HOUSTON The memory of the interior bludgeoning administered by the Timberwolves on Friday paired with the image of what Al Jefferson, Paul Millsap, Enes Kanter and Derrick Favors could do for the Jazz if left unencumbered produced a sense of urgency for the Rockets' big men.
There was no getting around just how embarrassed the Rockets were after Kevin Love and Nikola Pekovic pushed them around two days earlier. Not much needed to be said before the Jazz arrived on Sunday.
Aided by an unexpected source the Rockets held their own in the paint, part of a stellar defensive effort at the foundation of their 101-85 win.
Rookie center Greg Smith, recalled from Rio Grande Valley earlier Sunday, supplied some early fuel with his active, frenetic contribution. When veteran Samuel Dalembert got his bearings following his benching for tardiness, the Rockets (18-14) were fully back in stride.
"We knew they had two dominant bigs down low (in Jefferson and Millsap)," said Rockets forward Patrick Patterson, who started for Dalembert. "We had to do whatever we could to stop them. Be physical, rebound, and just play a lot tougher than we have been lately.
"It was just horrible the way we played (against the Timberwolves). We had a great practice (Saturday), hit the key points that coach (Kevin McHale) was emphasizing, and came out here and just executed."
Patterson surrendered 55 pounds to Jefferson on the block, but he didn't shy from the defensive challenge. And if McHale didn't make clear to Dalembert his displeasure with Dalembert being late for the walk-through by starting Patterson in his place, he drove the point home by calling for Smith and not Dalembert nine minutes into the first quarter.
Smith was what the Rockets sought defensively. He was a whirling dervish and aggressive to a fault. But while recording five fouls in 11 minutes, Smith also blocked four shots. He grabbed three rebounds, scored a basket and set hard screens. Above all things he was physical, tossing around his 6-foot-10, 250-pound frame with reckless impunity.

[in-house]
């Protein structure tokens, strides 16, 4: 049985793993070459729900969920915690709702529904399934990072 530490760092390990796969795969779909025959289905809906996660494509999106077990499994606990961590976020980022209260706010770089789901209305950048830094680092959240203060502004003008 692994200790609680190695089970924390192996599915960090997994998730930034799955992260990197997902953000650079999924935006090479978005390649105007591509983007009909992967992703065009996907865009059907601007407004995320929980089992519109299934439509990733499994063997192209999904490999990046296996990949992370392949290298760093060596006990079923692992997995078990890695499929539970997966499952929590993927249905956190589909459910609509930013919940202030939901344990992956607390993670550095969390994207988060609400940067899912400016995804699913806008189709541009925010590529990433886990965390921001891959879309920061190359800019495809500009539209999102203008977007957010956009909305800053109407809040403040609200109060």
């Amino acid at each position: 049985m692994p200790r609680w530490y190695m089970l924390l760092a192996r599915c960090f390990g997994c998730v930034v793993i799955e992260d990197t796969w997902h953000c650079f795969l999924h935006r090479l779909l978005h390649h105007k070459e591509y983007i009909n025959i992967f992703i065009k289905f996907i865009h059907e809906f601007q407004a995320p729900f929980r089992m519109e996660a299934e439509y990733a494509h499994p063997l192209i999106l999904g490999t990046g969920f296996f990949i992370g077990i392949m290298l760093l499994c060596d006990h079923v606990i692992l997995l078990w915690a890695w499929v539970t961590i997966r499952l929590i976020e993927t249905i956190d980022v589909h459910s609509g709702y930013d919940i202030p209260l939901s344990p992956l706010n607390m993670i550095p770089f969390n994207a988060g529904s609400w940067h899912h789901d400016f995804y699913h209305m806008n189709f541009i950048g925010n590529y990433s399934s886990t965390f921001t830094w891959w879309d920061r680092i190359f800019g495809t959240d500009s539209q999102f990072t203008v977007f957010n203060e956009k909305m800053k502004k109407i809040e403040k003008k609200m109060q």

"That's what happens when you go out there and play hard and put all your effort into every play," said Smith, who filled the void left by the loss of reserve center Jordan Hill, who'll miss at least two weeks with a sprained right MCL. "You can do those type of things.
"I don't have to worry about scoring or being (an offensive) threat. I just worry about defense and being a shutdown guy and taking care of the offensive boards. Just do my job for the team. Everybody has their job, their role. I want to figure out that role to be the defensive stopper."
Despite his infectious energy, Smith could only do so much. The Jazz (15-15) scored 28 points in the paint in the first half. Jefferson and Millsap scored 24 of their combined 45 points prior to intermission. It wasn't until Dalembert began to impose his will that momentum swung.
Smith had picked up fouls in rapid succession. Patterson was surrendering too much bulk on the block. Only Dalembert possessed the savvy and size to disrupt Jefferson enough to impede him. While the Rockets turned a one-point halftime deficit into a 72-64 lead entering the fourth quarter, the Jazz found it difficult to collect points inside. After the Jazz mustered one final push led by Millsap to within 80-78, the Rockets stiffened on the interior and finished the job they started.
"We couldn't stop (Jefferson) out there for a while scoring inside, but after a while we just started to put pressure on him," Dalembert said. "I got out there after a couple of fouls and slowed down his offensive game."
While Luis Scola contributed the offense (26 points) and chipped in a team-high nine rebounds, Dalembert, Patterson and Smith handled the grunt work. That trio combined for 14 points, 15 rebounds and six blocked shots. The Jazz managed only eight points in the paint in the second half.
What the Rockets managed was a complete departure from their debacle against the Timberwolves. Who didn't see that effort coming?
"We got a little bit more aggressive with trying to get them out of there," McHale said. "It's the one thing we didn't do the game before.
"This game isn't about scheme; this game is about going out there and knocking your guy out of the paint. Just try to be aggressive. You can bring help, but you can't bring help for guys as low as they get (on the block). Our guys did a better job of three-quartering, bodying, trying to get around the front and making it hard to get the ball so they couldn't pinpoint the pass. And then we just kept battling."
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